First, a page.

The NFIB’s most recent Small Business Optimism Index (released this week) shows that small businesses remain more concerned about generating sales than finding additional credit. In fact, 92% of businesses surveyed reported that their credit needs were met or that they were not interested in borrowing.
While loan demand remains weak, commercial bankers should remain focused on other ways to provide value to their business customers, such as:
Helping with Expense Control. We have previously advocated providing online tools (similar to PFM tools on the retail side) to businesses to assist with monitoring and controlling expenses. While robust online banking platforms remain important, other methods of limiting expense account overruns have emerged. Citizens Financial Group’s accessCard Command credit card for businesses allows business owners to set spending limits for employees based on amount, category, merchant type, and geography – and receive real-time alerts if these limits are exceeded.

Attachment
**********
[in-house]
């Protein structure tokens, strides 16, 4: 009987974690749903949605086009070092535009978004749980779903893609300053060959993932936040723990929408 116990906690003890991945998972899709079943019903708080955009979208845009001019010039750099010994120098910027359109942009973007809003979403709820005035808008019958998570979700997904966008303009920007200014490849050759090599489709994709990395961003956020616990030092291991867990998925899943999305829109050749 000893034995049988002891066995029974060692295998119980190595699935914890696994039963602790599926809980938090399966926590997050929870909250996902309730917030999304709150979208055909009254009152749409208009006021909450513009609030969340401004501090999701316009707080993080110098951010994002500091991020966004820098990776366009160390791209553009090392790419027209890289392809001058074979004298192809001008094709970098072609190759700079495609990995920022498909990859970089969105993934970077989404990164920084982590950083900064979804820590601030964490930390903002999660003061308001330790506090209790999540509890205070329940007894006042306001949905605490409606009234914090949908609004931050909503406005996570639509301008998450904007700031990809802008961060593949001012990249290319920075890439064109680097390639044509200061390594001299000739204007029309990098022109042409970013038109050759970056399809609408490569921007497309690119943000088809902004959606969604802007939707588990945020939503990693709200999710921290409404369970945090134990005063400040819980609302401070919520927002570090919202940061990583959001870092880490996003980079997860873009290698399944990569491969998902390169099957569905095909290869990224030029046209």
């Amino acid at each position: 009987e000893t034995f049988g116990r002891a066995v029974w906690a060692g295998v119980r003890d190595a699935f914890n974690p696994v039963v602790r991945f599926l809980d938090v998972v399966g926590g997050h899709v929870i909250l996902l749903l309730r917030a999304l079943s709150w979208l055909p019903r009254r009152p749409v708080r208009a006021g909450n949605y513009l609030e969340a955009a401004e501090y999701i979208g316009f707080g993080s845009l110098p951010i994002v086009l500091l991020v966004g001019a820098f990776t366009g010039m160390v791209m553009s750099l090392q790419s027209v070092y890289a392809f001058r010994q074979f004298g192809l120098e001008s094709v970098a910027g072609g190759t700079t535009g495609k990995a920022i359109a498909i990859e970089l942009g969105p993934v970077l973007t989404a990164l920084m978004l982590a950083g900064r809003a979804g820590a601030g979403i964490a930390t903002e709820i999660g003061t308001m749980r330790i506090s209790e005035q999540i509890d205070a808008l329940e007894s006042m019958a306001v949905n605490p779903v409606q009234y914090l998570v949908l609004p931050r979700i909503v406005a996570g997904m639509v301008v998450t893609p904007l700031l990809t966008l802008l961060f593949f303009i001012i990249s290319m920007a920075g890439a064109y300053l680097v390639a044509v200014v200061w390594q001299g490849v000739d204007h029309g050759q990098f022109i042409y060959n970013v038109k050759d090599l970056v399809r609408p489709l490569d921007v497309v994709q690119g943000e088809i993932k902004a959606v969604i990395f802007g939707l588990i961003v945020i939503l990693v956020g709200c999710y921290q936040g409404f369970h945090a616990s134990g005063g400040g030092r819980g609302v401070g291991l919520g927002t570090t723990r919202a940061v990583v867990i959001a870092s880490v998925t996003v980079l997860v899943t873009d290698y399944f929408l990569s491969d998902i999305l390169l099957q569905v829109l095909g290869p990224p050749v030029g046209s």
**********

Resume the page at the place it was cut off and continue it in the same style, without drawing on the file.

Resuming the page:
Maintaining Flexibility. These are uncertain times for everyone; however, this provides banks with an opportunity to demonstrate high levels of service for small business customers in creative ways. In July, for example, U.S. Bank made its “Skip a Payment” program available to all customers (business and consumer) in Minnesota who were current on their accounts as of June 30th and were impacted by adverse events related to the state’s failure to reach a budget agreement. (The program allows participants to skip one payment on a loan without receiving late fees or impacting their credit score.) While this is an extreme example – and, fingers crossed, not one that will be repeated in every market – it may behoove regional and community banks to take another look at local events and think about ways (within reason) to help local businesses address these unique challenges.